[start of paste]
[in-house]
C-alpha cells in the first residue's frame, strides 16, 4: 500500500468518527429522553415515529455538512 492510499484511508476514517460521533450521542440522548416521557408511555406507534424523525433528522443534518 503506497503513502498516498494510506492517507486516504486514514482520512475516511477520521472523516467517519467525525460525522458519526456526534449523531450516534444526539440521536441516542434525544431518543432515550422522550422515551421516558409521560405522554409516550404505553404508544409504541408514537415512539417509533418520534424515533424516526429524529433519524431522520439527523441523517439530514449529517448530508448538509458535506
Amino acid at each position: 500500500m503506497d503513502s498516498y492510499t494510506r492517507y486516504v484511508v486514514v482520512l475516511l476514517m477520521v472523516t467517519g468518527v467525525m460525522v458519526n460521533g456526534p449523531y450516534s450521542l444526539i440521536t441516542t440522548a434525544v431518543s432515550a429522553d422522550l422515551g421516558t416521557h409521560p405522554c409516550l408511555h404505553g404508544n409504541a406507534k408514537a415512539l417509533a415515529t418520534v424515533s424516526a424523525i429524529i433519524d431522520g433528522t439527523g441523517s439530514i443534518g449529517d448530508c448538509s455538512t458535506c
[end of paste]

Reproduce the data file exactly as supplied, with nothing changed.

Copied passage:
[in-house]
C-alpha cells in the first residue's frame, strides 16, 4: 500500500468518527429522553415515529455538512 492510499484511508476514517460521533450521542440522548416521557408511555406507534424523525433528522443534518 503506497503513502498516498494510506492517507486516504486514514482520512475516511477520521472523516467517519467525525460525522458519526456526534449523531450516534444526539440521536441516542434525544431518543432515550422522550422515551421516558409521560405522554409516550404505553404508544409504541408514537415512539417509533418520534424515533424516526429524529433519524431522520439527523441523517439530514449529517448530508448538509458535506
Amino acid at each position: 500500500m503506497d503513502s498516498y492510499t494510506r492517507y486516504v484511508v486514514v482520512l475516511l476514517m477520521v472523516t467517519g468518527v467525525m460525522v458519526n460521533g456526534p449523531y450516534s450521542l444526539i440521536t441516542t440522548a434525544v431518543s432515550a429522553d422522550l422515551g421516558t416521557h409521560p405522554c409516550l408511555h404505553g404508544n409504541a406507534k408514537a415512539l417509533a415515529t418520534v424515533s424516526a424523525i429524529i433519524d431522520g433528522t439527523g441523517s439530514i443534518g449529517d448530508c448538509s455538512t458535506c